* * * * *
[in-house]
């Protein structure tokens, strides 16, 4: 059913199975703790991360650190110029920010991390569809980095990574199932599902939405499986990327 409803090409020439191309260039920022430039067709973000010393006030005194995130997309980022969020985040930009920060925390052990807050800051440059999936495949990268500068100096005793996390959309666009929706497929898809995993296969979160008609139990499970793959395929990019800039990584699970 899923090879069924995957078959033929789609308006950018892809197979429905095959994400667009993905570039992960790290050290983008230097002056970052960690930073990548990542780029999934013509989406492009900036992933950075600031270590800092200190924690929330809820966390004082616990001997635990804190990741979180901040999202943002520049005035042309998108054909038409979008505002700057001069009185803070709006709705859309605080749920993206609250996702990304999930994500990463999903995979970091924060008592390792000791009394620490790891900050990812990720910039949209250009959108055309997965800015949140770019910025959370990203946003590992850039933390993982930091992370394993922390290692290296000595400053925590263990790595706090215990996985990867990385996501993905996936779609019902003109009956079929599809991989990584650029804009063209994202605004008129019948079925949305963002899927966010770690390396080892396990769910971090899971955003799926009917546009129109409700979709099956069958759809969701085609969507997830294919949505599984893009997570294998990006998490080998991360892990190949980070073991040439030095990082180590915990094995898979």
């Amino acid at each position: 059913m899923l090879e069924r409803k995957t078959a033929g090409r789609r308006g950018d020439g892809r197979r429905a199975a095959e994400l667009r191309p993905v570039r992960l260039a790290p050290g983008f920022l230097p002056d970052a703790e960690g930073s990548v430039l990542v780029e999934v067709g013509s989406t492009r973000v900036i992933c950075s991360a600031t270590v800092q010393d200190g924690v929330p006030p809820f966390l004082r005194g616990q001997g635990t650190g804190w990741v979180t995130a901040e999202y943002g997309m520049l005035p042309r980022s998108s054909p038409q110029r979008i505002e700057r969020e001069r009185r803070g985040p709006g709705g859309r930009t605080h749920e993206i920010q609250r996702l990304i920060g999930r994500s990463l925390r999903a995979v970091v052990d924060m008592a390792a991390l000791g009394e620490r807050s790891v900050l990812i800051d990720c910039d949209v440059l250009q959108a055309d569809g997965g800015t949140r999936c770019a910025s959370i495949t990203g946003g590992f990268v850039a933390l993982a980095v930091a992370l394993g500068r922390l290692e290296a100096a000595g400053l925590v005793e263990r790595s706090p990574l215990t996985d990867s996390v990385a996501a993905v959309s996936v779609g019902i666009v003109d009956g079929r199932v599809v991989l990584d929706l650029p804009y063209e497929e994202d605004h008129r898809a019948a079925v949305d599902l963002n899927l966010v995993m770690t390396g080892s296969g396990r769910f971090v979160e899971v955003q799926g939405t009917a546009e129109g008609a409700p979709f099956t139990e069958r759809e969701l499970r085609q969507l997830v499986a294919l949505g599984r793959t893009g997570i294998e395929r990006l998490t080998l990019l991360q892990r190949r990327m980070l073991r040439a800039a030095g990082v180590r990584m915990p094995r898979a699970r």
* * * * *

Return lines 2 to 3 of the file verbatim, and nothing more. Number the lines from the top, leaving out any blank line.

């Protein structure tokens, strides 16, 4: 059913199975703790991360650190110029920010991390569809980095990574199932599902939405499986990327 409803090409020439191309260039920022430039067709973000010393006030005194995130997309980022969020985040930009920060925390052990807050800051440059999936495949990268500068100096005793996390959309666009929706497929898809995993296969979160008609139990499970793959395929990019800039990584699970 899923090879069924995957078959033929789609308006950018892809197979429905095959994400667009993905570039992960790290050290983008230097002056970052960690930073990548990542780029999934013509989406492009900036992933950075600031270590800092200190924690929330809820966390004082616990001997635990804190990741979180901040999202943002520049005035042309998108054909038409979008505002700057001069009185803070709006709705859309605080749920993206609250996702990304999930994500990463999903995979970091924060008592390792000791009394620490790891900050990812990720910039949209250009959108055309997965800015949140770019910025959370990203946003590992850039933390993982930091992370394993922390290692290296000595400053925590263990790595706090215990996985990867990385996501993905996936779609019902003109009956079929599809991989990584650029804009063209994202605004008129019948079925949305963002899927966010770690390396080892396990769910971090899971955003799926009917546009129109409700979709099956069958759809969701085609969507997830294919949505599984893009997570294998990006998490080998991360892990190949980070073991040439030095990082180590915990094995898979």
């Amino acid at each position: 059913m899923l090879e069924r409803k995957t078959a033929g090409r789609r308006g950018d020439g892809r197979r429905a199975a095959e994400l667009r191309p993905v570039r992960l260039a790290p050290g983008f920022l230097p002056d970052a703790e960690g930073s990548v430039l990542v780029e999934v067709g013509s989406t492009r973000v900036i992933c950075s991360a600031t270590v800092q010393d200190g924690v929330p006030p809820f966390l004082r005194g616990q001997g635990t650190g804190w990741v979180t995130a901040e999202y943002g997309m520049l005035p042309r980022s998108s054909p038409q110029r979008i505002e700057r969020e001069r009185r803070g985040p709006g709705g859309r930009t605080h749920e993206i920010q609250r996702l990304i920060g999930r994500s990463l925390r999903a995979v970091v052990d924060m008592a390792a991390l000791g009394e620490r807050s790891v900050l990812i800051d990720c910039d949209v440059l250009q959108a055309d569809g997965g800015t949140r999936c770019a910025s959370i495949t990203g946003g590992f990268v850039a933390l993982a980095v930091a992370l394993g500068r922390l290692e290296a100096a000595g400053l925590v005793e263990r790595s706090p990574l215990t996985d990867s996390v990385a996501a993905v959309s996936v779609g019902i666009v003109d009956g079929r199932v599809v991989l990584d929706l650029p804009y063209e497929e994202d605004h008129r898809a019948a079925v949305d599902l963002n899927l966010v995993m770690t390396g080892s296969g396990r769910f971090v979160e899971v955003q799926g939405t009917a546009e129109g008609a409700p979709f099956t139990e069958r759809e969701l499970r085609q969507l997830v499986a294919l949505g599984r793959t893009g997570i294998e395929r990006l998490t080998l990019l991360q892990r190949r990327m980070l073991r040439a800039a030095g990082v180590r990584m915990p094995r898979a699970r």